• Keyboard & Mouse Position—Your elbows should be bent, resting at your sides with forearms parallel to the floor and wrists in a neutral position (4). You can also consider purchasing an external mouse and keyboard if you're working from a laptop.
How to Avoid Neck and Back Pain While Working from Home

2. Improve Body Awareness

  • In order to correct something, you have to first become aware of the issue.  Do a “posture check” by lowering your shoulders back and down, while avoiding jutting your head forward, and aim to keep your ears in line with your shoulders and shoulders in line with your hips.
Cat Camel Pose (Photo: Taryn Thomas)

3. Take Frequent Movement Breaks

  • Aim to change your position every 20-30 minutes (set a timer or use a sticky note reminder) (4).
  • Incorporate “micro breaks” every 20 minutes – i.e., stand up, walk around, try the “Brugger Relief” position: move to the edge of your chair with feet flat on floor, tilt pelvis forward, lift chest, arch your back, hands down at side while squeezing shoulder blades together (taking a few deep breaths).
  • You can even keep a yoga mat beside your desk and perform simple exercises throughout the day such as the “Cat-Camel” (depicted above), Shoulder Squeezes, Chin Tucks, Diaphragmatic Breathing or a Child’s Pose Stretch.

4. Consider Creating a Standing Work Station Alternative

  • Use any elevated surface (counter top etc.) to create an elevated work station.  Use an object (i.e., a box or books) to elevate your computer. Alternate between sitting and standing positions throughout the day, spending no more than 30 minutes in each position.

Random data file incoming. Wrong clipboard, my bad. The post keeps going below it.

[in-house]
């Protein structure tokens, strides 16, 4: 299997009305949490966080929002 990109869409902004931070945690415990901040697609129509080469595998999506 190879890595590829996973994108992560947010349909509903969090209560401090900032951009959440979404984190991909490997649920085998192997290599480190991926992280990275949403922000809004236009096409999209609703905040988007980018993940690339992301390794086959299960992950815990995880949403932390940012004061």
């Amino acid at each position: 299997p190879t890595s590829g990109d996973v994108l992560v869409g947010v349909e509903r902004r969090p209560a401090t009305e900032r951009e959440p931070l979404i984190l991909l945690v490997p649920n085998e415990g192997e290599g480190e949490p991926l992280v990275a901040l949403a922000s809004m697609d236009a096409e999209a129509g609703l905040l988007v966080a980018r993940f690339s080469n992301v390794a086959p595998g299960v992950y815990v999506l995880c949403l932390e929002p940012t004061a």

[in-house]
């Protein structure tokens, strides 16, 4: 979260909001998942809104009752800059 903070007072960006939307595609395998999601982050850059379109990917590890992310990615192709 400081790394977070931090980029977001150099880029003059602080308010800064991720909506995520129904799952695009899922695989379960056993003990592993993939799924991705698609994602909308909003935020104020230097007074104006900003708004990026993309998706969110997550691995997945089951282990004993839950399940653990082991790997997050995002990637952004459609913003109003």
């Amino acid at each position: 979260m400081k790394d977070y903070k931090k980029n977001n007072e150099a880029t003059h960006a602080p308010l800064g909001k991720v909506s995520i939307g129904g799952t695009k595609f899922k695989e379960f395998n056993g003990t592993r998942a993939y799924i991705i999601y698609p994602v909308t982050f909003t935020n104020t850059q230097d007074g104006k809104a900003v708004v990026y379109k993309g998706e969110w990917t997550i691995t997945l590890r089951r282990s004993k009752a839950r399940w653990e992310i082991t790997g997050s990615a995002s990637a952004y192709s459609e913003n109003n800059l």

5. Incorporate Movement Variety into Your Work Day

  • Arguably, this is one of the most important things you can do to avoid musculoskeletal pain while working from home.
  • Find a physical activity you love and enjoy (i.e., walking your dog, hiking, yoga, running, weight lifting, virtual pilates, rollerblading, playing catch, gardening,etc.) and incorporate this into your day. If it’s an activity you enjoy, then you are more likely to stick to it.

In conclusion, there is no one size fits all perfect posture.  Sitting does not necessarily cause poor posture or musculoskeletal pain, but static, prolonged postures in general are where we tend to run into problems. Take frequent movement breaks, become more body aware, improve work station ergonomics and most importantly, find an exercise you love and practice it daily—your body will thank you.

Disclaimer: The suggestive exercises above are provided in the form of education and do not replace a diagnosis. It is not meant to substitute a consultation with a health care provider, but simply intended only to educate.

Dr. Taryn Thomas

Dr. Thomas is a very active, health oriented individual, who truly values the importance of leading a healthy lifestyle via proper nutrition, sleep, physical activity and mental health.  She has a genuine passion for contributing to the optimal well-being of others, utilizing her thorough knowledge of chiropractic care in conjunction with the above-mentioned pillars of health.

Connect with Dr. Thomas on Instagram: @dr.tarynshealthylife

Click here to learn more about her chiropractic practice at Burlington Sports and Spine Clinic.


  1. https://www.scoi.com/services/physical-therapy/importance-good-posture
  2. Prins Y, Crous L, Louw QA. A systematic review of posture and psychosocial factors as contributors to upper quadrant musculoskeletal pain in children and adolescents. Physiotherapy theory and practice. 2008 Jan 1;24(4):221-42.
  3. Vieira, E. R., & Kumar, S. (2004). Working Postures: A Literature Review. Journal of Occupational Rehabilitation, 14(2), 143–159. doi:10.1023/b:joor.0000018330.46029.05
  4. https://chiropractic.on.ca/public/self-management/five-office-ergonomics-tips/
  5. https://chiropractic.on.ca/public/self-management/straighten-blog-post/